Star Trans by Supreme Corp. Download PDF Report
Startrans submitted a model BSSN25, diesel powered 19 seat/25-foot bus, for a 7 yr/200,000 mile STURAA test. The odometer reading at the time of delivery was 791.0 miles. Testing started on February 24, 2000 and was completed on October 6, 2000. The Check-In section of the report provides a description of the bus and specifies its major components.
The primary part of the test program is the Structural Durability Test, which also provides the information for the Maintainability and Reliability results. The Structural Durability Test was started on August 3, 2000 and was completed on September 30, 2000.
The first segment of the Structural Durability Test was performed with the bus loaded to a gross vehicle weight of 14,000 lbs. The number of standing passengers was reduced from 17 to 6 and two wheelchair positions. A reduction in passenger weight was necessary to avoid exceeding the GAWR (9,450 lbs.) of the rear axle. The middle segment was performed at a seated load weight of 13,050 lbs. The final segment was performed at a curb weight of 10,275 lbs. Durability driving resulted in unscheduled maintenance that consisted of a variety of subsystem failures. These breakdowns can be found in a complete and detailed listing of scheduled and unscheduled maintenance, which is provided in Section 1.2, Maintainability of this report.
Accessibility, in general, was adequate, components covered in Section 1.3 (Repair and/or Replacement of Selected Subsystems) along with all other components encountered during testing, were found to be readily accessible and no restrictions were noted.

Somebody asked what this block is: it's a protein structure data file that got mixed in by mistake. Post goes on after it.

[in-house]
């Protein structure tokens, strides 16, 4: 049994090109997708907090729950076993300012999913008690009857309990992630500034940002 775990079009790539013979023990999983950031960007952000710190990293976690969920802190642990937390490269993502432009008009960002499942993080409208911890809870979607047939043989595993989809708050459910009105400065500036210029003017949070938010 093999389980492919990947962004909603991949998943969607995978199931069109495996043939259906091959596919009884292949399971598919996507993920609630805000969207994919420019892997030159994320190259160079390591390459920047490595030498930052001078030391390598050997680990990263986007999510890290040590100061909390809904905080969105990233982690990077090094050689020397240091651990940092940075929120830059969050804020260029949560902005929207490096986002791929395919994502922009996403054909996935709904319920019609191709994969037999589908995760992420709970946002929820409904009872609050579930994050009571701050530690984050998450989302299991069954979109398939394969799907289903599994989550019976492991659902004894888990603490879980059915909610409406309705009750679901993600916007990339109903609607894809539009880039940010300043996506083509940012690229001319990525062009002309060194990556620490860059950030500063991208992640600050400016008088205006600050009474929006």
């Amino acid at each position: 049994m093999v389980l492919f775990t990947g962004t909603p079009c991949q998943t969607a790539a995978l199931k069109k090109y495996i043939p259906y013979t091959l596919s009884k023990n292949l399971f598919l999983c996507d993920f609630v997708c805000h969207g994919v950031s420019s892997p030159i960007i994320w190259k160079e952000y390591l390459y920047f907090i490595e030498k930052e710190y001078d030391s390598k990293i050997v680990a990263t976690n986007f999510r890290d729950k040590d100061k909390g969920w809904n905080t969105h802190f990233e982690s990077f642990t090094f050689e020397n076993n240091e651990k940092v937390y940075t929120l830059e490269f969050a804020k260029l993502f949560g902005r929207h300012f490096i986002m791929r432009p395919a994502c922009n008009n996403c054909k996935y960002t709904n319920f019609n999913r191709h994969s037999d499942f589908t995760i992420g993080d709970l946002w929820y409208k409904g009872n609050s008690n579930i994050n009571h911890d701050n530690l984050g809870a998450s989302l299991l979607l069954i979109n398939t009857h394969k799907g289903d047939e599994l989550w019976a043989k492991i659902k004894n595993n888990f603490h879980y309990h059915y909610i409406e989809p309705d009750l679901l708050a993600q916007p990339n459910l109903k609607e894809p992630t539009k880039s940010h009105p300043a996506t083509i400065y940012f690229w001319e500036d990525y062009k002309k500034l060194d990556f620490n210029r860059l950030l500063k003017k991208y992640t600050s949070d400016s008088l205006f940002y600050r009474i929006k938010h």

The Reliability Section compiles failures that occurred during Structural Durability Testing. Breakdowns are classified according to subsystems. The data in this section are arranged so that those subsystems with more frequent problems are apparent. Problems are also listed by class as defined in Section 2. The test bus encountered no Class 1 or Class 2 failures. Of the four reported failures, three were Class 3 and one was Class 4.
A Safety Test, a double-lane change maneuver, was safely performed in both right-hand and left-hand directions up to a maximum test speed of 45 mph. The performance of the bus is illustrated by a speed vs. time plot. Acceleration and Gradeability Test data are provided in Section 4, Performance. The average time to obtain 50 mph was 17.37 seconds.
The Shakedown Test produced a maximum final loaded deflection of 0.201 inches with a permanent set ranging between 0.000 to 0.005 inches under a distributed static load of 13,500 lbs. The Distortion Test was completed with all subsystems, doors and escape mechanisms operating properly. No water leakage was observed during the test. The test bus was not equipped with any type of tow eyes or tow hooks; therefore, the Static Towing Test was not performed. The Dynamic Towing Test was performed by means of a front lift tow. The towing interface was accomplished using a hydraulic under-lift. The bus was towed without incident and no damage resulted from the test. The manufacturer does not recommend towing the bus from the rear, therefore, a rear test was not performed.
The Jacking and Hoisting Tests were also performed without incident. The bus was found to be stable on the jack stands, and the minimum jacking clearance observed with a tire deflated was 8.1 inches.
A Fuel Economy Test was run on simulated central business district, arterial, and commuter courses. The results were 5.17 mpg, 5.43 mpg, and 9.59 mpg respectively; with an overall average of 6.04 mpg.
A series of Interior and Exterior Noise Tests was performed. These data are listed in Section 7.1 and 7.2 respectively.